The new contract, divided equally among 10 members, should mean $20 million per year per school. But Texas made a deal with ESPN for The Longhorn Network for another $15 million annually. Oklahoma has a deal with Fox's regional sports networks.
Money doesn't guarantee happiness and it doesn't guarantee 10-win seasons. According to Tuberville, if all 10 schools are getting $20 million per year, all 10 schools will have the tools to be competitive. Winning and losing will depend on the decisions of the staff, as it always does.
"Everything that surrounds winning and losing is on a more equal playing field," he said. "[The third-tier money] is not going to affect us. You can only spend so much."
The key to the future, he said, is the security that comes from knowing that the league is pulling in the same direction.
"We all feel more confident because we all know where we are going to be," he said. "It was a little bit harder to recruit when you didn't know where you were going to be. It was hard for three years. Other coaches would say to recruits about us, 'Who are you going to play? What conference are you going to be in?'"
Every athletic director has more money in his pocket. Every school -- even Kansas, which went to the Orange Bowl just five seasons ago -- has enjoyed the taste of success in recent years. That leaves one gap, one gulf that separates Texas and Oklahoma from the other eight schools.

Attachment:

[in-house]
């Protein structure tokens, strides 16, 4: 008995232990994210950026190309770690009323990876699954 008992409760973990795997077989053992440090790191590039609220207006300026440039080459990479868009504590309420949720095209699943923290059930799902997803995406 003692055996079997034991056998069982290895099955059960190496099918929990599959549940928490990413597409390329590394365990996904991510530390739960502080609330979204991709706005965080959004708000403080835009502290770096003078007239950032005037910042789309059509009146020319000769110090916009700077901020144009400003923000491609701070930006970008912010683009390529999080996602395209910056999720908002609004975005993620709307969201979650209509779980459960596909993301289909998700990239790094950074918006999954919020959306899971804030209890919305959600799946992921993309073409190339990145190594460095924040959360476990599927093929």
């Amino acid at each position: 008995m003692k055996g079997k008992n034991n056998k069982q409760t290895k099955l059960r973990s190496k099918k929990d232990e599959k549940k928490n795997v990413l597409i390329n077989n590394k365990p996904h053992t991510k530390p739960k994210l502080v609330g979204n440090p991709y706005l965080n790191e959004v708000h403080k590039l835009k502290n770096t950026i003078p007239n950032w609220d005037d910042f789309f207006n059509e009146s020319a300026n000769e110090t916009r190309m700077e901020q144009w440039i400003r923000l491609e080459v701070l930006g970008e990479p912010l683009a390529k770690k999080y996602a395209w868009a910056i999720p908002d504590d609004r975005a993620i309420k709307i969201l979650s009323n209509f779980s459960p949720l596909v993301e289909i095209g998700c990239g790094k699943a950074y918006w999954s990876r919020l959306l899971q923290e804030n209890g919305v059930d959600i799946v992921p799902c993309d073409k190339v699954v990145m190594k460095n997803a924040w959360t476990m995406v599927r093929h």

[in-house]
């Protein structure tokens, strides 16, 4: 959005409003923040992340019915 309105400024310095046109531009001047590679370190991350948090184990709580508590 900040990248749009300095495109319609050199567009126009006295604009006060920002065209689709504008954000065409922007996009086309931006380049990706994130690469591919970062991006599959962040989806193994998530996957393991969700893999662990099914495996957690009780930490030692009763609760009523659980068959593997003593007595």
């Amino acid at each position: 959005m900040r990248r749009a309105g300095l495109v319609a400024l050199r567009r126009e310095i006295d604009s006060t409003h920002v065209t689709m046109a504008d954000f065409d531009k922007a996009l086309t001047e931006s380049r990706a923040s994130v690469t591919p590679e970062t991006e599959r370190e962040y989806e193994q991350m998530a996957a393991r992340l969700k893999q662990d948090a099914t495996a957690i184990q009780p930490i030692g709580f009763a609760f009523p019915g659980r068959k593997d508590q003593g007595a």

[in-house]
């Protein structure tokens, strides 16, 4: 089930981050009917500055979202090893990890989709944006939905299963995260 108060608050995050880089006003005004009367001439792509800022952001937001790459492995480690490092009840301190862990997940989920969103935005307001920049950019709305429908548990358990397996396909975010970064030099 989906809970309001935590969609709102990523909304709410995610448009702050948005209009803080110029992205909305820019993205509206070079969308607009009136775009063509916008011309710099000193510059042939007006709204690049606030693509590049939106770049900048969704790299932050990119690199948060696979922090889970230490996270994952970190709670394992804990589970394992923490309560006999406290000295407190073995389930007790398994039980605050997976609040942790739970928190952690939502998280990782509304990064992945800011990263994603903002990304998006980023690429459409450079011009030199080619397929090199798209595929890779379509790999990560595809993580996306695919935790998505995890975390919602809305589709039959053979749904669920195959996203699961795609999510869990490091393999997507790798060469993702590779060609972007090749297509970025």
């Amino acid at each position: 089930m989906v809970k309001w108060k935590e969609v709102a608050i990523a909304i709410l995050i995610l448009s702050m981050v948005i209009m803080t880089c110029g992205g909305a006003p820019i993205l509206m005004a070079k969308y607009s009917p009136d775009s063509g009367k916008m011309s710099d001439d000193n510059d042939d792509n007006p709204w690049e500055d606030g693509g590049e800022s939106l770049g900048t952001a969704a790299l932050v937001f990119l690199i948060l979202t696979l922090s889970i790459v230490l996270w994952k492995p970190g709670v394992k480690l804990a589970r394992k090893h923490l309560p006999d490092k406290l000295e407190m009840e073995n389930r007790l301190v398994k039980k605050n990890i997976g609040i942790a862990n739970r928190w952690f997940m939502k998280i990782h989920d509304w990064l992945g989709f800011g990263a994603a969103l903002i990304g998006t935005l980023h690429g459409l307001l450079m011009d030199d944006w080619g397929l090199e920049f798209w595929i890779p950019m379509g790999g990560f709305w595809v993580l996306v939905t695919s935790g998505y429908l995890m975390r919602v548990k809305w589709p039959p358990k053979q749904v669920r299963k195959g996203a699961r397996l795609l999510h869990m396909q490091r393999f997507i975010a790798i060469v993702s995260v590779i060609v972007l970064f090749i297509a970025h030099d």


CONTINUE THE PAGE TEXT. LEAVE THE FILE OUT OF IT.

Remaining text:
In a sport in which success begets success and history remains as stubbornly important on the field as it does in the classroom, the Sooners and the Longhorns have a decided edge. The history of winning in college football and the importance attached to it by the school and its fans is wrapped in one catch-all word -- tradition.
Of the five schools in the original Big 12 that had won national championships -- Oklahoma, Texas, Nebraska, Colorado and Texas A&M -- only two remain. Nebraska left for the Big Ten. Colorado moved to the Pac-12. The aforementioned Aggies jumped to the SEC. Oklahoma has won seven national championships. Texas has won four.
Among the other eight schools, there are a couple of near-misses and one hit. Kansas State almost played for the 1998 BCS championship. The Big 12 brought in West Virginia, which played for the 1988 national title, and TCU, which won it all in 1938. As recently as two years ago, the Horned Frogs went 13-0. They, too, didn't get the opportunity to play for the BCS championship.
It is easy to see a future in which Texas and Oklahoma continue to dominate. They have the confidence of having it all. But the other schools have the confidence of security and a taste of recent success. Nine of the conference's 10 programs have enjoyed a 10-win season in the last five seasons.
It is a new era. Everyone is undefeated in the new and improved Big 12. Let the games begin.